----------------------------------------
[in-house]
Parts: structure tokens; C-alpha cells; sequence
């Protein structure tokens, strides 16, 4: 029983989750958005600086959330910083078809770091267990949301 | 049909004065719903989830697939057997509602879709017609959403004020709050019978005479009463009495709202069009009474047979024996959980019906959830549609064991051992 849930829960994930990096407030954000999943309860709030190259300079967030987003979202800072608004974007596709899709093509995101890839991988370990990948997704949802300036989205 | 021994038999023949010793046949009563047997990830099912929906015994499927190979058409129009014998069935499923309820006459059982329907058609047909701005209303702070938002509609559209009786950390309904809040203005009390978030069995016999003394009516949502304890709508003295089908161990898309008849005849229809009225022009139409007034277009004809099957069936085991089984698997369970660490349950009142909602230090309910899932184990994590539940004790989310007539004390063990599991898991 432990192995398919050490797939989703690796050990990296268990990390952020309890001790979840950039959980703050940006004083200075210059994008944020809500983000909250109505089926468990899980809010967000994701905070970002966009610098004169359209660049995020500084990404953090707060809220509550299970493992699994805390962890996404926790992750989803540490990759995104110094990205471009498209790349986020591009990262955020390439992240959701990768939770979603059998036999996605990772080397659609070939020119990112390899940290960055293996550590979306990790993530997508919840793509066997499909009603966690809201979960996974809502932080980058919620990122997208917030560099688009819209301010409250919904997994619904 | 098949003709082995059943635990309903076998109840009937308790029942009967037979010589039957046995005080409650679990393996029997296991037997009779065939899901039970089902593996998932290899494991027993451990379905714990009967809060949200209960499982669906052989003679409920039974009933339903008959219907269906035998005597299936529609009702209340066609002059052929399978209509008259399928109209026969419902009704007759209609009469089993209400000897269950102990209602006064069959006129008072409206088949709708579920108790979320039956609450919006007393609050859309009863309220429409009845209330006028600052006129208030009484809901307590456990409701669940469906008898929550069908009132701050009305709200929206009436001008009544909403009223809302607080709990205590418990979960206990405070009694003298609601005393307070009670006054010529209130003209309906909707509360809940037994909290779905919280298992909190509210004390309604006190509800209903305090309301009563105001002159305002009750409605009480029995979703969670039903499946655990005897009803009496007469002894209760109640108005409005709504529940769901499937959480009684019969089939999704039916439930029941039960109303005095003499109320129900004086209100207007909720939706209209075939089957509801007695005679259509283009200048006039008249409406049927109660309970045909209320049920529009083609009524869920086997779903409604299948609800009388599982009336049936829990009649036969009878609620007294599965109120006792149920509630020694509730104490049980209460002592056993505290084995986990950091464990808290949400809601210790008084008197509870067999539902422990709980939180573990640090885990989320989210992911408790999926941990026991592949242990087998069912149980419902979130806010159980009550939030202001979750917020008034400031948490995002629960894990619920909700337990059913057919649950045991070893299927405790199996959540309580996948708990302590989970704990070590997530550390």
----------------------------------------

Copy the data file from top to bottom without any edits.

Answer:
[in-house]
Parts: structure tokens; C-alpha cells; sequence
């Protein structure tokens, strides 16, 4: 029983989750958005600086959330910083078809770091267990949301 | 049909004065719903989830697939057997509602879709017609959403004020709050019978005479009463009495709202069009009474047979024996959980019906959830549609064991051992 849930829960994930990096407030954000999943309860709030190259300079967030987003979202800072608004974007596709899709093509995101890839991988370990990948997704949802300036989205 | 021994038999023949010793046949009563047997990830099912929906015994499927190979058409129009014998069935499923309820006459059982329907058609047909701005209303702070938002509609559209009786950390309904809040203005009390978030069995016999003394009516949502304890709508003295089908161990898309008849005849229809009225022009139409007034277009004809099957069936085991089984698997369970660490349950009142909602230090309910899932184990994590539940004790989310007539004390063990599991898991 432990192995398919050490797939989703690796050990990296268990990390952020309890001790979840950039959980703050940006004083200075210059994008944020809500983000909250109505089926468990899980809010967000994701905070970002966009610098004169359209660049995020500084990404953090707060809220509550299970493992699994805390962890996404926790992750989803540490990759995104110094990205471009498209790349986020591009990262955020390439992240959701990768939770979603059998036999996605990772080397659609070939020119990112390899940290960055293996550590979306990790993530997508919840793509066997499909009603966690809201979960996974809502932080980058919620990122997208917030560099688009819209301010409250919904997994619904 | 098949003709082995059943635990309903076998109840009937308790029942009967037979010589039957046995005080409650679990393996029997296991037997009779065939899901039970089902593996998932290899494991027993451990379905714990009967809060949200209960499982669906052989003679409920039974009933339903008959219907269906035998005597299936529609009702209340066609002059052929399978209509008259399928109209026969419902009704007759209609009469089993209400000897269950102990209602006064069959006129008072409206088949709708579920108790979320039956609450919006007393609050859309009863309220429409009845209330006028600052006129208030009484809901307590456990409701669940469906008898929550069908009132701050009305709200929206009436001008009544909403009223809302607080709990205590418990979960206990405070009694003298609601005393307070009670006054010529209130003209309906909707509360809940037994909290779905919280298992909190509210004390309604006190509800209903305090309301009563105001002159305002009750409605009480029995979703969670039903499946655990005897009803009496007469002894209760109640108005409005709504529940769901499937959480009684019969089939999704039916439930029941039960109303005095003499109320129900004086209100207007909720939706209209075939089957509801007695005679259509283009200048006039008249409406049927109660309970045909209320049920529009083609009524869920086997779903409604299948609800009388599982009336049936829990009649036969009878609620007294599965109120006792149920509630020694509730104490049980209460002592056993505290084995986990950091464990808290949400809601210790008084008197509870067999539902422990709980939180573990640090885990989320989210992911408790999926941990026991592949242990087998069912149980419902979130806010159980009550939030202001979750917020008034400031948490995002629960894990619920909700337990059913057919649950045991070893299927405790199996959540309580996948708990302590989970704990070590997530550390």